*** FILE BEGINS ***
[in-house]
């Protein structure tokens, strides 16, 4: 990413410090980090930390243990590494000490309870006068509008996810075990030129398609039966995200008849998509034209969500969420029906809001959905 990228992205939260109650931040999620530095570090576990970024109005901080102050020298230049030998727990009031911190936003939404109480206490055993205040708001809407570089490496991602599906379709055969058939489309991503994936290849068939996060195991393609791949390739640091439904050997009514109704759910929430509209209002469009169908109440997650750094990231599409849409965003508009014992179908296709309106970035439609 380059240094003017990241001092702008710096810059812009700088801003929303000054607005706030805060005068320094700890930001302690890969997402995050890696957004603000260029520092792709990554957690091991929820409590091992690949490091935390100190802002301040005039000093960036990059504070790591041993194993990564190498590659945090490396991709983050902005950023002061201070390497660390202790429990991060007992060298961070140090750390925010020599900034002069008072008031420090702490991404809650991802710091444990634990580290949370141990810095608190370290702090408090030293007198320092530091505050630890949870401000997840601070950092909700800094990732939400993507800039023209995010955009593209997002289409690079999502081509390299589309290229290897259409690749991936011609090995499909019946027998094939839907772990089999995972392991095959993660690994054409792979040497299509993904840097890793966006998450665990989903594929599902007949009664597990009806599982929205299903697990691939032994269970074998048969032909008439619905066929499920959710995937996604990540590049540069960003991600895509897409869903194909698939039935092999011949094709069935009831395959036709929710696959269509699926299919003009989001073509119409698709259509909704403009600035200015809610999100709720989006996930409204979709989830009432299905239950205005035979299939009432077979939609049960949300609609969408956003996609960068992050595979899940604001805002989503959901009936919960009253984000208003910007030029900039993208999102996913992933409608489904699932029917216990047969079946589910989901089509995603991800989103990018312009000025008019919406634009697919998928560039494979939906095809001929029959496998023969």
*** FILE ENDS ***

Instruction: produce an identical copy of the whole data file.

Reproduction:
[in-house]
């Protein structure tokens, strides 16, 4: 990413410090980090930390243990590494000490309870006068509008996810075990030129398609039966995200008849998509034209969500969420029906809001959905 990228992205939260109650931040999620530095570090576990970024109005901080102050020298230049030998727990009031911190936003939404109480206490055993205040708001809407570089490496991602599906379709055969058939489309991503994936290849068939996060195991393609791949390739640091439904050997009514109704759910929430509209209002469009169908109440997650750094990231599409849409965003508009014992179908296709309106970035439609 380059240094003017990241001092702008710096810059812009700088801003929303000054607005706030805060005068320094700890930001302690890969997402995050890696957004603000260029520092792709990554957690091991929820409590091992690949490091935390100190802002301040005039000093960036990059504070790591041993194993990564190498590659945090490396991709983050902005950023002061201070390497660390202790429990991060007992060298961070140090750390925010020599900034002069008072008031420090702490991404809650991802710091444990634990580290949370141990810095608190370290702090408090030293007198320092530091505050630890949870401000997840601070950092909700800094990732939400993507800039023209995010955009593209997002289409690079999502081509390299589309290229290897259409690749991936011609090995499909019946027998094939839907772990089999995972392991095959993660690994054409792979040497299509993904840097890793966006998450665990989903594929599902007949009664597990009806599982929205299903697990691939032994269970074998048969032909008439619905066929499920959710995937996604990540590049540069960003991600895509897409869903194909698939039935092999011949094709069935009831395959036709929710696959269509699926299919003009989001073509119409698709259509909704403009600035200015809610999100709720989006996930409204979709989830009432299905239950205005035979299939009432077979939609049960949300609609969408956003996609960068992050595979899940604001805002989503959901009936919960009253984000208003910007030029900039993208999102996913992933409608489904699932029917216990047969079946589910989901089509995603991800989103990018312009000025008019919406634009697919998928560039494979939906095809001929029959496998023969």